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DNR seeks help from public in finding who shot osprey

Wildlife News

June 12, 2010

 

WEYAUWEGA , WISCONSIN --

A wildlife rehabilitator is offering a reward to anyone who helps catch those responsible for shooting and wounding an osprey that was found near its nest at Weyauwega High School Thursday.

The injured bird was unable to feed two chicks in the nest and they died.  The adult bird, which was found to have shotgun pellets in its body, may not survive.

The Department of Natural Resources is seeking help from the public in finding the culprits.    Tipsters may remain anonymous when they call the DNR hotline at (800) 847-9367.

Wardens suspect the osprey may have been shot some distance from the school and flew back to its young but did not have the strength to care for them.  The chicks were about a week and a half old.

Link to story:  www.thenorthwestern.com/article/20100612/OSH0101/6120356/DNR-seeks-help-from-public-in-finding-who-shot-osprey
 

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Jacques Cousteau "would be heartbroken" at our seas today

Conservation & Preservation

 

Jacques-Yves Cousteau was born a hundred years ago today. "Captain Cousteau," became synonomous with the ocean. "The sea is everything," he said. (Jacques-Yves Cousteau centennial: "The sea is everything"). French inventor, engineer, explorer, naturalist, poet, and ultimately prophet, Jacques Cousteau died in 1997, but, as his son Jean-Michel Cousteau writes in the tribute below, he remains a champion of the oceans.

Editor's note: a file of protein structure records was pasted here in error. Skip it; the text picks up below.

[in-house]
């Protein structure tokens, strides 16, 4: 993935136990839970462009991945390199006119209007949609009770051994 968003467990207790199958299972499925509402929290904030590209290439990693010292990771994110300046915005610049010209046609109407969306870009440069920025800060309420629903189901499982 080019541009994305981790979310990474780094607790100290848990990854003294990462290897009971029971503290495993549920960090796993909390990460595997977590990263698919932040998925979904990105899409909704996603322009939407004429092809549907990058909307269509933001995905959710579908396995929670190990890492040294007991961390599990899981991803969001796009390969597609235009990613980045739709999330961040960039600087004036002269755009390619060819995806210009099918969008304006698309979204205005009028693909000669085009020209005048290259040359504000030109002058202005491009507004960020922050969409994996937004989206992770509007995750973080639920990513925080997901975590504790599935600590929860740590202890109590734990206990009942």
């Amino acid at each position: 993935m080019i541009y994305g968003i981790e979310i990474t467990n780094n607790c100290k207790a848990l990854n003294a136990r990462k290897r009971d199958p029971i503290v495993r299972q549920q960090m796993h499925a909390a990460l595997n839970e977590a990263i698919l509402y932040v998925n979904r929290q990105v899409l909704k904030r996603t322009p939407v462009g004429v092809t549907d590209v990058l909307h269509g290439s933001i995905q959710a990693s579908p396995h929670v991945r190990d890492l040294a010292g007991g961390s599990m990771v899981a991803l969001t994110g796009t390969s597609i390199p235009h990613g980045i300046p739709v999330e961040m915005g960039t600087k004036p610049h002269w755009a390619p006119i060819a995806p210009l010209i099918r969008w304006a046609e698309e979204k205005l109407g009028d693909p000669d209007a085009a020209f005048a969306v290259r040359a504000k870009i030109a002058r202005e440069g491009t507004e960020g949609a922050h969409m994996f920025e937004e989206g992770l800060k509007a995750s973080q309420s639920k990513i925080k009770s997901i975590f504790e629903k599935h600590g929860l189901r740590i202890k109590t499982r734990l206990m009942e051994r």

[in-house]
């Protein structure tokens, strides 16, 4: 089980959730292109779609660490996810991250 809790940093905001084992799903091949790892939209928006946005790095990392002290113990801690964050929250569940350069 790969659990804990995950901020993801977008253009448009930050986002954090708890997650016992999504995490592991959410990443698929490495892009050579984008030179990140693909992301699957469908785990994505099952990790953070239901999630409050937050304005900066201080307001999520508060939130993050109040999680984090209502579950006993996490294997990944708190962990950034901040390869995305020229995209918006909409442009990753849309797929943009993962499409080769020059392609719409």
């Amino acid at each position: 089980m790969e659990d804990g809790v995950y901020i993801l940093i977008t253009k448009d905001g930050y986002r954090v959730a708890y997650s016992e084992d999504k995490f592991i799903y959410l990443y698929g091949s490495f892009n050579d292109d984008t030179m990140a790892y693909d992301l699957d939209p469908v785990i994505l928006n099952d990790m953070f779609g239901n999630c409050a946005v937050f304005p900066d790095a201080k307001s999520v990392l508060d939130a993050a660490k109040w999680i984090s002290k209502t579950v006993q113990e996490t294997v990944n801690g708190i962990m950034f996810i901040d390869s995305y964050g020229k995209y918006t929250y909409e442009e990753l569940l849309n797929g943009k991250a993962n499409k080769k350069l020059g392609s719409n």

By Jean-Michel Cousteau

My father, Captain Jacques Cousteau, would have been 100 years old today. He was a man of undeniable charisma, a man who always achieved his objectives, a man of such single-minded determination that he would not give up on a goal until he had achieved it. His lifelong vision was to help millions of people understand the fragility of life on what he called our "'water planet."

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Kirk's new enterprise saving B.C. salmon

Wildlife News

 

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Endangered crocodiles hatched in Cambodia

Conservation & Preservation

 

This photo shows the mother of 13 rare Siamese crocodiles guarding
her nest in rural Cambodia. Experts believe as few as 250 Siamese
crocodiles are left in the wild. This photo shows the mother of 13 rare Siamese crocodiles guarding her nest in rural Cambodia. Experts believe as few as 250 Siamese crocodiles are left in the wild. (Fauna and Flora International/Associated Press)

Conservationists in Cambodia are celebrating the hatching of a clutch of eggs from one of the world's most critically endangered animals.

Thirteen baby Siamese crocodiles crawled out of their shells over the weekend in a remote part of the Cardamom Mountains in southwestern Cambodia, following a weeks long vigil by researchers who found them in the jungle.

Experts believe as few as 250 Siamese crocodiles are left in the wild, almost all of them in Cambodia but with a few spread among Laos, Myanmar, Indonesia, Vietnam and possibly Thailand.

The operation to protect and hatch the eggs was mounted by United Kingdom-based Fauna and Flora International, for whom conservation of this once-abundant species is a key program.


 
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Biologists eager to study rescued bald eagle

Wildlife News

 

Published: Thursday, June 10, 2010 12:53 AM MDT

PHOENIX (AP) — For a moment, the 7-year-old bald eagle seemed willing to pose for pictures, his head turned to face the cameras, his eyes flashing, his beak slightly open.

But in the instant his handler let go of his talons, the mighty raptor’s demeanor changed. He raised his head, spread his wings and flew, swooping over the shores of Watson Lake in Prescott, flying in the wild for the first time since March

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